Home Corporate Events Dutch Art Sleuth Unearths Stolen Van Gogh Hidden in an Ikea Bag

Dutch Art Sleuth Unearths Stolen Van Gogh Hidden in an Ikea Bag

by Ikenna Ngere

After a three-and-a-half-year search, a Van Gogh painting stolen from a Dutch museum in March 2020 has been returned.

A man who arrived to his front door, according to Dutch art sleuth Arthur Brand, brought him the 139-year-old painting wrapped in a pillow and an Ikea bag.

“I did this in complete co-ordination with Dutch police and we knew this guy wasn’t involved in the theft,” he said.

A career criminal was sentenced to eight years in prison for the incident in 2021.

However, the painting, which was valued several million euros at the time, had already been sold.

The Parsonage Garden at Nuenen in Spring was originally stolen from Laren, a Dutch town south-east of Amsterdam. At the onset of the coronavirus lockdown, the robber broke two glass doors at the Singer Museum with a sledgehammer.

It was on loan from a museum in Groningen, a city in the region’s northeast, which hailed the piece’s rescue as “wonderful news.”

A few months after taking the piece and a Frans Hals picture from a museum in Leerdam, close to Utrecht, the French-born criminal Nils M, 59, who lived not far from Laren, was found guilty. The two crime scenes both contained his DNA.

The Van Gogh painting from 1884, commonly known as Spring Garden, was purchased by a criminal group with the intention of using it as payment for leniency, according to correspondence that authorities intercepted.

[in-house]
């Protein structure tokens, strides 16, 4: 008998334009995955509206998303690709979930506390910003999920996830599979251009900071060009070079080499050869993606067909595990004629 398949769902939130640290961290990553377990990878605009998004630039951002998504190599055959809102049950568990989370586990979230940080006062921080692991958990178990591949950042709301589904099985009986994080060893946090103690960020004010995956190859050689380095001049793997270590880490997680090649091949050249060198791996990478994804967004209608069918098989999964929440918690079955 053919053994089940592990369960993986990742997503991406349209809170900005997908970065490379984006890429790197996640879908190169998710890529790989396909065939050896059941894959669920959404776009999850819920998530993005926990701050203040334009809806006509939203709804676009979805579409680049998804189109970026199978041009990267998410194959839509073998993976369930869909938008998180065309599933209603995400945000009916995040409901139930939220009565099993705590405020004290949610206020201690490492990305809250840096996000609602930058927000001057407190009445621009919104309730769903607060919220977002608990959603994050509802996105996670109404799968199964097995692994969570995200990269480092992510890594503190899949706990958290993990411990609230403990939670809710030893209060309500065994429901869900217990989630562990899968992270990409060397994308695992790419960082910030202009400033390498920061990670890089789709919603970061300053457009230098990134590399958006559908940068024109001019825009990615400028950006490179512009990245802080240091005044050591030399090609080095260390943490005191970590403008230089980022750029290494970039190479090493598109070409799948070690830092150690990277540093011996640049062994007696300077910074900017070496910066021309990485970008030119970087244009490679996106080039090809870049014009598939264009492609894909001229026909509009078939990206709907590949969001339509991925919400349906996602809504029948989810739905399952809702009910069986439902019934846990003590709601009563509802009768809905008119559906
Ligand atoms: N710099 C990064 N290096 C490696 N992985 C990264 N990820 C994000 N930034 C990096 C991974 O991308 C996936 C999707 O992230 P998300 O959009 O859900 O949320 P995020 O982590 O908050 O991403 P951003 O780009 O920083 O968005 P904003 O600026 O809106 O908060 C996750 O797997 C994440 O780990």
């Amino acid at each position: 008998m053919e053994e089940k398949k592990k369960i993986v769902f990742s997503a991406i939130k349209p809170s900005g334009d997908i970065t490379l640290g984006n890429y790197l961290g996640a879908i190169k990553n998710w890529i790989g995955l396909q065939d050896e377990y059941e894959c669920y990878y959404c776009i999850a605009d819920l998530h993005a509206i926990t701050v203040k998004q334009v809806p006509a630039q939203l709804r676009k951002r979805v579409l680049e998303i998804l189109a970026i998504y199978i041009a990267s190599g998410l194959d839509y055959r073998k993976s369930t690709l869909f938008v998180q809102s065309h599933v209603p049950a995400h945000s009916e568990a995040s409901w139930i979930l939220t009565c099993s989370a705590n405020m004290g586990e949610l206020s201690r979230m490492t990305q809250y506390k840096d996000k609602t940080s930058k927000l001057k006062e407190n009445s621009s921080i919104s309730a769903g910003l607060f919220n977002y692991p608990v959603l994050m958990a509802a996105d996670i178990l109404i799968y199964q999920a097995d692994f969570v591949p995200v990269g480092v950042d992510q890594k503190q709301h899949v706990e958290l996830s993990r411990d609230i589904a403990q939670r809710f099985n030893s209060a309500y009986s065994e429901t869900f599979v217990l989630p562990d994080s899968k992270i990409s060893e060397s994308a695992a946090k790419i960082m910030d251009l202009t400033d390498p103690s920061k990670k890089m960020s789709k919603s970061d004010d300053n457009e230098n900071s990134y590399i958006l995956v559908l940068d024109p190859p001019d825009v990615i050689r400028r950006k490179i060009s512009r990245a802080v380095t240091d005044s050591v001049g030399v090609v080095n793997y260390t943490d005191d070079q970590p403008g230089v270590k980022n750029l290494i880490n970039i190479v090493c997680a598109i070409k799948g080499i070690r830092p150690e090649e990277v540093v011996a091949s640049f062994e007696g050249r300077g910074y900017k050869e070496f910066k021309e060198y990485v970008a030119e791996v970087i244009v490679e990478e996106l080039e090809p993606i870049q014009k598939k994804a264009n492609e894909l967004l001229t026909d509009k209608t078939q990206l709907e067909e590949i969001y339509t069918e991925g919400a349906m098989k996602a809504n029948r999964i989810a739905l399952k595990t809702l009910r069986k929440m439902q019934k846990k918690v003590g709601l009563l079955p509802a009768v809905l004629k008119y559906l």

According to Mr. Brand, who has worked with Dutch police to find the piece, it would travel from one gang to another in the criminal underworld since no one would want to touch it. He said this in an interview with the BBC.

Photos of the Van Gogh that served as “proof of life” were delivered to him as early as June 2020.

He was eventually reached by a man in Amsterdam who volunteered to return the painting in exchange for complete confidentiality, partially because continuing to hold onto the painting had become a hassle.

“I was at a birthday party and he was waiting under a tree and he explained to me why he wanted to do this,” Mr Brand told the BBC.

The Groninger museum director was waiting on the corner in a pub to authenticate the painting when it was delivered to him at his home on Monday afternoon.

He stated that a pillow that had been used to shield it was stained with blood because the man had cut his finger while attempting to retrieve it.

The recovered painting is legitimate, according to a spokesman for the Dutch police arts crime unit, and Andreas Blühm, director of the Groninger museum, expressed his happiness at its safe return.

It may take weeks or months before The Spring Garden is put back on display; it is currently in the care of the Van Gogh Museum, whose experts will assist in the restoration.

The director said he would not lend it out any more as he was too traumatised.


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